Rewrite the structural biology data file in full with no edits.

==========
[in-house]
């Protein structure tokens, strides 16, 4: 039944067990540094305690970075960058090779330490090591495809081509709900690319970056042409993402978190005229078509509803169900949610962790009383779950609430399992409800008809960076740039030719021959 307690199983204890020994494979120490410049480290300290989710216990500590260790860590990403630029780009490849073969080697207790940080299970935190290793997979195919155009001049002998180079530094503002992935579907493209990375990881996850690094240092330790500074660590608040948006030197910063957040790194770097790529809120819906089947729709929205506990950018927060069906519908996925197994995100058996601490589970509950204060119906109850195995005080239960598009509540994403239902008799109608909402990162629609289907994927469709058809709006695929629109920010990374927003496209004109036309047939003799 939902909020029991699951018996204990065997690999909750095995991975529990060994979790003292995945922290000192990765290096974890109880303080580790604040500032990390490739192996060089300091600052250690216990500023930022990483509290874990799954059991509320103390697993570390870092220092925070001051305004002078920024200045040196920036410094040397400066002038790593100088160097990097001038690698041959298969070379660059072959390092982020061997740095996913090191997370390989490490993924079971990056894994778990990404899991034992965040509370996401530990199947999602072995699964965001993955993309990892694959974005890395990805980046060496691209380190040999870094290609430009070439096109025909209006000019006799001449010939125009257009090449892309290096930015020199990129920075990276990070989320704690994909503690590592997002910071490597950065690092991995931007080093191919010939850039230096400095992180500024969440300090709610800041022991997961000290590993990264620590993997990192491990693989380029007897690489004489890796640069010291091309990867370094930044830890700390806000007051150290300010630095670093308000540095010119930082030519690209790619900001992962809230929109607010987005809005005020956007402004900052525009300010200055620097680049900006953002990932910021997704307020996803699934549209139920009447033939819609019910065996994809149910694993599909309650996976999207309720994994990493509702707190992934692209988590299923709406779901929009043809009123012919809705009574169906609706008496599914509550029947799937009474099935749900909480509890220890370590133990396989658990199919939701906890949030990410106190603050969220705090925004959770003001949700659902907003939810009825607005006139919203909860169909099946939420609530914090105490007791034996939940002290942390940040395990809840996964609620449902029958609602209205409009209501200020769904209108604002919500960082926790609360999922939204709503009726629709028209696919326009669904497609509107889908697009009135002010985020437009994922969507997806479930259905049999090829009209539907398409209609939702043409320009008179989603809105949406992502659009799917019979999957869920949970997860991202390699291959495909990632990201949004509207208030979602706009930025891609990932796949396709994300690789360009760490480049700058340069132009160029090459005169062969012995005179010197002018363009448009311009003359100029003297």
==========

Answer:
[in-house]
């Protein structure tokens, strides 16, 4: 039944067990540094305690970075960058090779330490090591495809081509709900690319970056042409993402978190005229078509509803169900949610962790009383779950609430399992409800008809960076740039030719021959 307690199983204890020994494979120490410049480290300290989710216990500590260790860590990403630029780009490849073969080697207790940080299970935190290793997979195919155009001049002998180079530094503002992935579907493209990375990881996850690094240092330790500074660590608040948006030197910063957040790194770097790529809120819906089947729709929205506990950018927060069906519908996925197994995100058996601490589970509950204060119906109850195995005080239960598009509540994403239902008799109608909402990162629609289907994927469709058809709006695929629109920010990374927003496209004109036309047939003799 939902909020029991699951018996204990065997690999909750095995991975529990060994979790003292995945922290000192990765290096974890109880303080580790604040500032990390490739192996060089300091600052250690216990500023930022990483509290874990799954059991509320103390697993570390870092220092925070001051305004002078920024200045040196920036410094040397400066002038790593100088160097990097001038690698041959298969070379660059072959390092982020061997740095996913090191997370390989490490993924079971990056894994778990990404899991034992965040509370996401530990199947999602072995699964965001993955993309990892694959974005890395990805980046060496691209380190040999870094290609430009070439096109025909209006000019006799001449010939125009257009090449892309290096930015020199990129920075990276990070989320704690994909503690590592997002910071490597950065690092991995931007080093191919010939850039230096400095992180500024969440300090709610800041022991997961000290590993990264620590993997990192491990693989380029007897690489004489890796640069010291091309990867370094930044830890700390806000007051150290300010630095670093308000540095010119930082030519690209790619900001992962809230929109607010987005809005005020956007402004900052525009300010200055620097680049900006953002990932910021997704307020996803699934549209139920009447033939819609019910065996994809149910694993599909309650996976999207309720994994990493509702707190992934692209988590299923709406779901929009043809009123012919809705009574169906609706008496599914509550029947799937009474099935749900909480509890220890370590133990396989658990199919939701906890949030990410106190603050969220705090925004959770003001949700659902907003939810009825607005006139919203909860169909099946939420609530914090105490007791034996939940002290942390940040395990809840996964609620449902029958609602209205409009209501200020769904209108604002919500960082926790609360999922939204709503009726629709028209696919326009669904497609509107889908697009009135002010985020437009994922969507997806479930259905049999090829009209539907398409209609939702043409320009008179989603809105949406992502659009799917019979999957869920949970997860991202390699291959495909990632990201949004509207208030979602706009930025891609990932796949396709994300690789360009760490480049700058340069132009160029090459005169062969012995005179010197002018363009448009311009003359100029003297």